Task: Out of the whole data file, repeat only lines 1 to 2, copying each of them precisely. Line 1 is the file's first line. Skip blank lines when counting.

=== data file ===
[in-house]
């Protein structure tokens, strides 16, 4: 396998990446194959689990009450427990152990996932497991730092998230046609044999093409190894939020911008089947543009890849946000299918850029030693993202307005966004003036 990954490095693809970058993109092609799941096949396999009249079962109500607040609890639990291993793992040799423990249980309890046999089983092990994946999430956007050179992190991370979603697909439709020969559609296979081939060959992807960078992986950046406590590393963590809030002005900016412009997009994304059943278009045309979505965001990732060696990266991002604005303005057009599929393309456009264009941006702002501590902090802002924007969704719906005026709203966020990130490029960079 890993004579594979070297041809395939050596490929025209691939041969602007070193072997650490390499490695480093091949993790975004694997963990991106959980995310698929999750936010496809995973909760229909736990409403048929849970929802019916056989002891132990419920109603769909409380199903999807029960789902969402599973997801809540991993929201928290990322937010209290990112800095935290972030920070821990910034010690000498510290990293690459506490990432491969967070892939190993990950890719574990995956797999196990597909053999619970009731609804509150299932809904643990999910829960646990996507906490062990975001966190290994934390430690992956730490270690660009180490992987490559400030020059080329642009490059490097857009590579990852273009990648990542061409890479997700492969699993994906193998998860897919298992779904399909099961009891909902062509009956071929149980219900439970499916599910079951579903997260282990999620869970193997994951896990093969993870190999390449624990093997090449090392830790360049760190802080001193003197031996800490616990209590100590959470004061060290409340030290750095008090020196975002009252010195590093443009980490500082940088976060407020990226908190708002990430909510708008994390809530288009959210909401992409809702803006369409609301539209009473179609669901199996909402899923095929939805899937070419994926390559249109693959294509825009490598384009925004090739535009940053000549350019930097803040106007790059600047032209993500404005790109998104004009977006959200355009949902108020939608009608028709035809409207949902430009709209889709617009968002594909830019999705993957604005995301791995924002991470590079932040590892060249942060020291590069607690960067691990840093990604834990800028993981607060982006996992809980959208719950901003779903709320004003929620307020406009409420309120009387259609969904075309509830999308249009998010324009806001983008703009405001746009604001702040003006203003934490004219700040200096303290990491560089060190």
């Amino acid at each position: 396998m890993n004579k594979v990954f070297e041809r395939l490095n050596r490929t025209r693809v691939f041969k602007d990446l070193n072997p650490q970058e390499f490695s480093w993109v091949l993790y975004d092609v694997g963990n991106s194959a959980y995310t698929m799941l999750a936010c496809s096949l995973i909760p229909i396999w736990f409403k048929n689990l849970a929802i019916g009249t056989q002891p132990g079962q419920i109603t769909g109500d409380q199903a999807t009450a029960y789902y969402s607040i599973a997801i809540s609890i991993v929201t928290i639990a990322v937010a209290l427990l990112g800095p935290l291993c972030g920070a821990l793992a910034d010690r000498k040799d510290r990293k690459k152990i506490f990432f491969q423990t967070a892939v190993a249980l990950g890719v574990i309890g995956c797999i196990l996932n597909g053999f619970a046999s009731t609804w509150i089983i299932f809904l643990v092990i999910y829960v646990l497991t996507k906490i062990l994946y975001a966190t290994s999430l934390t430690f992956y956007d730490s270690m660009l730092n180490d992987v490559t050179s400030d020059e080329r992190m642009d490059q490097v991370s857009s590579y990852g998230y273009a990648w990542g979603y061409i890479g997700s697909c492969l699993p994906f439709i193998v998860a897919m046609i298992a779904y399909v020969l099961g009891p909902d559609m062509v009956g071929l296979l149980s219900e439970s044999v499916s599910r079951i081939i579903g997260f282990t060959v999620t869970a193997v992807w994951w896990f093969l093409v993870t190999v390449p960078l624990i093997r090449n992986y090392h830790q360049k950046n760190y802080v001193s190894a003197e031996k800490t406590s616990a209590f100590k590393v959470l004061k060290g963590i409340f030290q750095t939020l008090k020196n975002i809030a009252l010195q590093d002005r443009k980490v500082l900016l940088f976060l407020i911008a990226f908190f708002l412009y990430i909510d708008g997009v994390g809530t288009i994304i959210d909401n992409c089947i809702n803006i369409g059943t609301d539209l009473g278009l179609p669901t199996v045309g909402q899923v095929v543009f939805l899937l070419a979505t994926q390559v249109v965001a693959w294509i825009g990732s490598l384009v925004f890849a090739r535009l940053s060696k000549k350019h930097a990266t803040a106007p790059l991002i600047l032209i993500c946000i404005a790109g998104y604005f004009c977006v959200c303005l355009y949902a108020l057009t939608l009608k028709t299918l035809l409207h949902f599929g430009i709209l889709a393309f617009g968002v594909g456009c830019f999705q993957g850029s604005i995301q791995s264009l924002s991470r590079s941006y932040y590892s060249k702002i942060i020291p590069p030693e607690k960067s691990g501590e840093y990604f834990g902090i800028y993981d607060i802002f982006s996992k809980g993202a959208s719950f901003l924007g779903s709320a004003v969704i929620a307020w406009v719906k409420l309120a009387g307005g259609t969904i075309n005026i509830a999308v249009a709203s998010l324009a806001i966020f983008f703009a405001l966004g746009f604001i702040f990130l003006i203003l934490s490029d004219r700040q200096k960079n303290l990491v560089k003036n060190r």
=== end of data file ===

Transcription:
[in-house]
């Protein structure tokens, strides 16, 4: 396998990446194959689990009450427990152990996932497991730092998230046609044999093409190894939020911008089947543009890849946000299918850029030693993202307005966004003036 990954490095693809970058993109092609799941096949396999009249079962109500607040609890639990291993793992040799423990249980309890046999089983092990994946999430956007050179992190991370979603697909439709020969559609296979081939060959992807960078992986950046406590590393963590809030002005900016412009997009994304059943278009045309979505965001990732060696990266991002604005303005057009599929393309456009264009941006702002501590902090802002924007969704719906005026709203966020990130490029960079 890993004579594979070297041809395939050596490929025209691939041969602007070193072997650490390499490695480093091949993790975004694997963990991106959980995310698929999750936010496809995973909760229909736990409403048929849970929802019916056989002891132990419920109603769909409380199903999807029960789902969402599973997801809540991993929201928290990322937010209290990112800095935290972030920070821990910034010690000498510290990293690459506490990432491969967070892939190993990950890719574990995956797999196990597909053999619970009731609804509150299932809904643990999910829960646990996507906490062990975001966190290994934390430690992956730490270690660009180490992987490559400030020059080329642009490059490097857009590579990852273009990648990542061409890479997700492969699993994906193998998860897919298992779904399909099961009891909902062509009956071929149980219900439970499916599910079951579903997260282990999620869970193997994951896990093969993870190999390449624990093997090449090392830790360049760190802080001193003197031996800490616990209590100590959470004061060290409340030290750095008090020196975002009252010195590093443009980490500082940088976060407020990226908190708002990430909510708008994390809530288009959210909401992409809702803006369409609301539209009473179609669901199996909402899923095929939805899937070419994926390559249109693959294509825009490598384009925004090739535009940053000549350019930097803040106007790059600047032209993500404005790109998104004009977006959200355009949902108020939608009608028709035809409207949902430009709209889709617009968002594909830019999705993957604005995301791995924002991470590079932040590892060249942060020291590069607690960067691990840093990604834990800028993981607060982006996992809980959208719950901003779903709320004003929620307020406009409420309120009387259609969904075309509830999308249009998010324009806001983008703009405001746009604001702040003006203003934490004219700040200096303290990491560089060190």